Riots in the British capital have hit inner-city Tottenham, suburban Ealing, gritty Hackney, chic Notting Hill. Windows have been smashed, video cameras stolen and cars set ablaze. Young men in hooded sweatshirts congregated on street corners and charged the police. “Copycat” riots have followed across the country, from Bristol to Nottingham. And nobody really knows why.
Scan the comment pages of the British press, and you will find a wide range of explanations. Read the center-right Daily Telegraph, and you will learn that the riots were caused by a weak and cowardly police force, absent fathers, welfare dependency, multiculturalism and the tolerance of gangs in schools. Read the center-left Guardian and you will be informed that police brutality, social exclusion, cuts in welfare spending and the widening gap between rich and poor are to blame. Some are convinced that high levels of immigration are at fault. Others believe the problem lies in British intolerance of immigrants and minorities.
There is a reason for the discrepancy: The rioters themselves do not wave signs. They do not chant. They weren’t protesting any particular government policy, as were student demonstrators in London last winter. They have not sought publicity for their views, if they have any. They hide from cameras and dodge journalists. And thus have they become the inkblot in a kind of national Rorschach test: Everyone sees in them the political issue they care about most, whether it’s welfare dependency, budget cuts, the decline of public education or — my personal favorite — the rise of a vulgar and amoral public culture.
And yet it is their lack of politics that most clearly defines them. If the Egyptians in Tahrir Square wanted democracy and the anarchists in Athens wanted more government spending, the hooded men in British streets want 46-inch flat-screen HD televisions. They aren’t smashing the headquarters of the Tory Party; they are smashing clothing shops. Instead of using social media to create civil society or cyber-utopia, they are using social media to steal. Someone circulated a text message on Monday night, calling friends to central London for “Pure terror and havoc & Free stuff. Just smash shop windows and cart out da stuff u want!”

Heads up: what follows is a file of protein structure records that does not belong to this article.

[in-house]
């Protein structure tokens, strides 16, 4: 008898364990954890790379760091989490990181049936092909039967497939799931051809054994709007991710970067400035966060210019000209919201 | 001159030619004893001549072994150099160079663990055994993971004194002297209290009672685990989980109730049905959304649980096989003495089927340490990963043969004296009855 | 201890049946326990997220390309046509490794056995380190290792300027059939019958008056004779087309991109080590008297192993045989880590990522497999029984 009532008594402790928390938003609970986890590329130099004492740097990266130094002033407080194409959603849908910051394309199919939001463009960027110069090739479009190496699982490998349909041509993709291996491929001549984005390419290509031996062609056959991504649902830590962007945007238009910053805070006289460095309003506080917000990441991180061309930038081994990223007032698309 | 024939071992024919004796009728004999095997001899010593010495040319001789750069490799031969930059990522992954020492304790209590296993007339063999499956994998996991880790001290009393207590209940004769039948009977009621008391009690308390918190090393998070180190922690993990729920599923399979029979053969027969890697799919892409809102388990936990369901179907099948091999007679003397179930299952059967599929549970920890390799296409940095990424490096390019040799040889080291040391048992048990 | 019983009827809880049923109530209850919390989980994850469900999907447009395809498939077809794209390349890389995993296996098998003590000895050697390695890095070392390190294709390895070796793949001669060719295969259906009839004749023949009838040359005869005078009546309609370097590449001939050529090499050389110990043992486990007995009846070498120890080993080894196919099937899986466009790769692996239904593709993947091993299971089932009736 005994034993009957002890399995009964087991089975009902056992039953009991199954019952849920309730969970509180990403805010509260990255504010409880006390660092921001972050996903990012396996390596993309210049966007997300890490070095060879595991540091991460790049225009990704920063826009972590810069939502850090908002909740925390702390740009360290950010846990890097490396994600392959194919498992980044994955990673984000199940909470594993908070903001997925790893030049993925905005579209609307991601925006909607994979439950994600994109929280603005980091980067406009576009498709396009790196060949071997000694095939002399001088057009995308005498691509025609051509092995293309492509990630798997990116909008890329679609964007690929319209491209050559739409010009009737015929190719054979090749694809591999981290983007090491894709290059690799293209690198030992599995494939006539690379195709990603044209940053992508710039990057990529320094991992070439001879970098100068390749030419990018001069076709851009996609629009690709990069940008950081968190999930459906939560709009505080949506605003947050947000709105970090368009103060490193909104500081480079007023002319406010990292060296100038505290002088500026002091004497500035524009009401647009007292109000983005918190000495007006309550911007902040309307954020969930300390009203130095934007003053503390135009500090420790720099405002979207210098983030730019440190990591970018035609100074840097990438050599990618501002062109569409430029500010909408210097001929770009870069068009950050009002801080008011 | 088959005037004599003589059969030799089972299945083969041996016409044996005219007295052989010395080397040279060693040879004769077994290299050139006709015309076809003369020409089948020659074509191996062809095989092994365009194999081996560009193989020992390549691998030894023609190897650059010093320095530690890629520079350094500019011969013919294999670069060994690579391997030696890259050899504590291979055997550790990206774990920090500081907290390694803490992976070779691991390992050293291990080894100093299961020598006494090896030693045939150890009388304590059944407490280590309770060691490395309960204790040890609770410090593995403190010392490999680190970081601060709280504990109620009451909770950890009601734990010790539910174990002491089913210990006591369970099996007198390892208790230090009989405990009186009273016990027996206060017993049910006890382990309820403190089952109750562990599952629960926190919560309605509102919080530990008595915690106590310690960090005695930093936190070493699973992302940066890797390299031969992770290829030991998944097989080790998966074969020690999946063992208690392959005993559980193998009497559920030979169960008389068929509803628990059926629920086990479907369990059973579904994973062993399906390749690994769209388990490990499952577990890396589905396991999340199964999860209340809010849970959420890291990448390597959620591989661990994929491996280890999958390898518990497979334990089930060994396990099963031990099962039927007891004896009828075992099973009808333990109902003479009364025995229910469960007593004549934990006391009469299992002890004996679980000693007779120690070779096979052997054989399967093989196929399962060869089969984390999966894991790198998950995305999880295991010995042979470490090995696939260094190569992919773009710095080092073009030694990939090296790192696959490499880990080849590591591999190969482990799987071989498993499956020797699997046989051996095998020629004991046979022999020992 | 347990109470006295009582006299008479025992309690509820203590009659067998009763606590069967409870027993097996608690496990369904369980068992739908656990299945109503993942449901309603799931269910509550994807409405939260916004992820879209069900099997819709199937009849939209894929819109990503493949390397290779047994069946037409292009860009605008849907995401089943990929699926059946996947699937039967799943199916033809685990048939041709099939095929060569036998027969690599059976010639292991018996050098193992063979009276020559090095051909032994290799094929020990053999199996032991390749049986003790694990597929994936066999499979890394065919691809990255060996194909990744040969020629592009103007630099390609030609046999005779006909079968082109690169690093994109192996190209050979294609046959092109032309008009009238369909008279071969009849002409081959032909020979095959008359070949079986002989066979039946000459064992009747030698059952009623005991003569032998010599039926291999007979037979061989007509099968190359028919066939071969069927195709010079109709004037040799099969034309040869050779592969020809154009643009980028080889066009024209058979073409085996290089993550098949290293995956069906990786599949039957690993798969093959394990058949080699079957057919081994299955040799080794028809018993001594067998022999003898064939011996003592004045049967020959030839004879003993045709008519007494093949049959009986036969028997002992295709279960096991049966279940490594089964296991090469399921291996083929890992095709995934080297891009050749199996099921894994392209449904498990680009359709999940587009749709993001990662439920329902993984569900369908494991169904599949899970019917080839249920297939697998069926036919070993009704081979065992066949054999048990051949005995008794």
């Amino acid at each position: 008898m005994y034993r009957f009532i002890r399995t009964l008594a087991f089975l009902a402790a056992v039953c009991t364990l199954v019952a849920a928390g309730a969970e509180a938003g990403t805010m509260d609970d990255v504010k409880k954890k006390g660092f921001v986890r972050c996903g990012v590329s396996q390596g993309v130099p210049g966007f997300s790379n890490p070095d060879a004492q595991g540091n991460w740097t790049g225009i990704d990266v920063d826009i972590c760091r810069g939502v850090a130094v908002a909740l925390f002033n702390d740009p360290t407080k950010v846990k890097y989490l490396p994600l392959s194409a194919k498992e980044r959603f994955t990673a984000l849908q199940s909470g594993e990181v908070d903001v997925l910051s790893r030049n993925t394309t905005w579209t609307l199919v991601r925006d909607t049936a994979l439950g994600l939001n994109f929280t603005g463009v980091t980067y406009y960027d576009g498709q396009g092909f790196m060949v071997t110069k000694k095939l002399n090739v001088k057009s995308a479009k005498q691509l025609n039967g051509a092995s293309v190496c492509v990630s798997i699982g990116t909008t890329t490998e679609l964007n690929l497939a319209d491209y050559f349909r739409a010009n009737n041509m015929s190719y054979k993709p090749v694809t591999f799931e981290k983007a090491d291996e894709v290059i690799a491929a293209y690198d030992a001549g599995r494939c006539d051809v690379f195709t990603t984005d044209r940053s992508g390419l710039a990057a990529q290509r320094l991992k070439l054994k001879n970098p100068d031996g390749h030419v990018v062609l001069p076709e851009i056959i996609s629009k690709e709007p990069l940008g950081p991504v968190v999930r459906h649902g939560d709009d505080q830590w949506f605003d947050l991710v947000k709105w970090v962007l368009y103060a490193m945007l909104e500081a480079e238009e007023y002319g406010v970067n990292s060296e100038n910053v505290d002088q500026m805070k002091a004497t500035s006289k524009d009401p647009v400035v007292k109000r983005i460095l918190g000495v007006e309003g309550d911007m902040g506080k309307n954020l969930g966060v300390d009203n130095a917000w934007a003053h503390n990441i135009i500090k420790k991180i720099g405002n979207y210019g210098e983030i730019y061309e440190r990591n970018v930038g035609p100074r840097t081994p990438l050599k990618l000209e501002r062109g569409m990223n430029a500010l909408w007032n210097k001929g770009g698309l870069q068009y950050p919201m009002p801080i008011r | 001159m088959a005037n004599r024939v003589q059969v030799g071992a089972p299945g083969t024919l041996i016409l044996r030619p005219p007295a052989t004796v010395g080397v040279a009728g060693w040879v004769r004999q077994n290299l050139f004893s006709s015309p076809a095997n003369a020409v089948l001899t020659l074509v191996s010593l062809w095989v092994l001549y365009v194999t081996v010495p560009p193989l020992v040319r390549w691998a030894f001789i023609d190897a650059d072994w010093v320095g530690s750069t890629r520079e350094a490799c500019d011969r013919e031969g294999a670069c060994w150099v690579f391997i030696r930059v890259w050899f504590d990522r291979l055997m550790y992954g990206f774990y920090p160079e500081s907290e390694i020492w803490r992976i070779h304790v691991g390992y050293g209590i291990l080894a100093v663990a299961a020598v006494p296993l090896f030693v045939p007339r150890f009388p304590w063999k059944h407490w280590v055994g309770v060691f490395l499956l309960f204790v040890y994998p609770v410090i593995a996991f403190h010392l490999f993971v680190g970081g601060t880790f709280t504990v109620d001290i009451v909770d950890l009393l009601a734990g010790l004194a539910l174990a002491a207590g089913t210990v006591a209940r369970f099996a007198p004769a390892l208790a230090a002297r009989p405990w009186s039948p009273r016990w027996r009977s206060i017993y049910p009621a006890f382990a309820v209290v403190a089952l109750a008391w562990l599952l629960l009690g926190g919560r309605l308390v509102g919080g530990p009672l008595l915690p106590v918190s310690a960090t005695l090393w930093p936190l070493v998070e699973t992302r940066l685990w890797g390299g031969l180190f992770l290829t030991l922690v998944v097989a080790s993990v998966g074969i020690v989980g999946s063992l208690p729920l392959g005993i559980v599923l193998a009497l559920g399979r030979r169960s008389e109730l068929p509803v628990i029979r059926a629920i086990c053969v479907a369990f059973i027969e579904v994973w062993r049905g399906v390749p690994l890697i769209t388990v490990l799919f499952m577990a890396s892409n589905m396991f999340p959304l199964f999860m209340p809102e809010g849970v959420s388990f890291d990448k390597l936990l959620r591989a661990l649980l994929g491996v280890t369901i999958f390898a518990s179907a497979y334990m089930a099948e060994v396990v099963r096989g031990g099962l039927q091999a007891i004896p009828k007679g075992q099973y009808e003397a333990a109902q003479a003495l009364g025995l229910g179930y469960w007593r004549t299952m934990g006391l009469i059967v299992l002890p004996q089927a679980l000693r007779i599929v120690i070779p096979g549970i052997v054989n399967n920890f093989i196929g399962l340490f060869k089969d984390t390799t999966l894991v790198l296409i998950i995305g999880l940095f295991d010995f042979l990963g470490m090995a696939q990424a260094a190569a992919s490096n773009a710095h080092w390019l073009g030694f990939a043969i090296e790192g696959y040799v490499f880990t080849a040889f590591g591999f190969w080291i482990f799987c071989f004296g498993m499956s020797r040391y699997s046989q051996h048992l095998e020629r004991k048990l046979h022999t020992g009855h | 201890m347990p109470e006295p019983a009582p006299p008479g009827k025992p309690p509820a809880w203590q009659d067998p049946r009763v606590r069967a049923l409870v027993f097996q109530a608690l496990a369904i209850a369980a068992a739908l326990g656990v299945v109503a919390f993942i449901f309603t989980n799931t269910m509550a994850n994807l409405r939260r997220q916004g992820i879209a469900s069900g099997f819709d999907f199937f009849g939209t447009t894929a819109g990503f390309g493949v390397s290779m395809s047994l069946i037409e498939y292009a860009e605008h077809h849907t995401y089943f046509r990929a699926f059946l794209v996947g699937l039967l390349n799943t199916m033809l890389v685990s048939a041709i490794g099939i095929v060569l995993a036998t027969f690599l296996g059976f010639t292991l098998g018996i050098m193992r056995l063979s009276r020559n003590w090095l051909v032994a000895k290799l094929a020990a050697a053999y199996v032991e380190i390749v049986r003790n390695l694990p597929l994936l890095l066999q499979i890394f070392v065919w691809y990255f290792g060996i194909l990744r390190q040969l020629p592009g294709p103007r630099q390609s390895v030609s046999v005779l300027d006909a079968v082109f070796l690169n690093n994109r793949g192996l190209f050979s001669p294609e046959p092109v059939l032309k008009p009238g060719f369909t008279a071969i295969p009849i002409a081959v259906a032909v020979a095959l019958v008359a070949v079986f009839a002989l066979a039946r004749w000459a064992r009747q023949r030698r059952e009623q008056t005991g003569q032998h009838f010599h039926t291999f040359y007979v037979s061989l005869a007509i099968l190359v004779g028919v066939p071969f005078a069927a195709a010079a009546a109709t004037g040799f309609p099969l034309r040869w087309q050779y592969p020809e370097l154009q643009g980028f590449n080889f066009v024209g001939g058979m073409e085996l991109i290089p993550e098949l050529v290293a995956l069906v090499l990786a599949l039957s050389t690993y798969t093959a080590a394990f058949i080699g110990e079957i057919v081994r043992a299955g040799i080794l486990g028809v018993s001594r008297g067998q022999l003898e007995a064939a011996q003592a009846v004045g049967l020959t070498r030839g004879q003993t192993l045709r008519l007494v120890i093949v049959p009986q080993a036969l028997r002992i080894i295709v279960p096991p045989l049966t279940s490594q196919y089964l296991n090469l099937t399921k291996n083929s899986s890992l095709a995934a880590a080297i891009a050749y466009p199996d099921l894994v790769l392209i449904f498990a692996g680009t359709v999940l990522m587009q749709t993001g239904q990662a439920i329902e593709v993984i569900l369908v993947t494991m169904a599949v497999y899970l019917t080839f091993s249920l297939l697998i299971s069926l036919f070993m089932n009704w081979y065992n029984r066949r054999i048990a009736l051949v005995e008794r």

Aside from stealing, a lot of the rioters — maybe most of the rioters — were also out to have a good time. Don’t be fooled by the stiff-upper-lip cliches: From Wat Tyler’s medieval peasant rebels to the modern soccer hooligans, there is a time-honored tradition of smashing things for fun in Britain, and the groups that enjoy it have been around for a long time. It doesn’t take very many of them to do a lot of damage. As of Wednesday morning, police had arrested 768 people, according to the BBC, and charged 105 in connection with violence in the capital. Overnight, London was calm for the first time since riots began last week.
I’m not counting out the other possible explanations, many of which would be worth investigating even if these riots had never occurred. The welfare state really has left a generation of young people feeling both dependent on government handouts and entitled to more. Poor state education has left as many as a fifth of British teenagers functionally illiterate. The slow economy means many will never find jobs and thus will never integrate into the mainstream. The presence of the world’s oligarchs and billionaires in London means the city has an economic gap that is unusually wide for the developed world. The tabloid press thrives on envy of the rich and cult-worship of boorish celebrities. Traditional institutions — the school system, churches, even the BBC — long ago lost their ability to transmit older values. A spate of scandals has recently discredited the banks, Parliament, the media and the London police even further.
And yet — there was looting in London after the Great Fire of 1666 and, despite the mythology, there was looting in London during the Blitz. Go back and read Dickens: Criminals, both immigrant and “native” British, have taken advantage of opportunities to loot in London during more peaceful times, too. A peculiar confluence of circumstances — a mob angry about a police murder, a sudden bout of warm weather, an unprepared police force distracted by scandal and, yes, the astonishingly widespread availability of smartphones among the underprivileged — might have allowed them to do so again. Beware of broad political generalizations in the wake of these riots: We don’t know whether we have just witnessed a “new” phenomenon, or a more mobile and technically adept version of a very old one.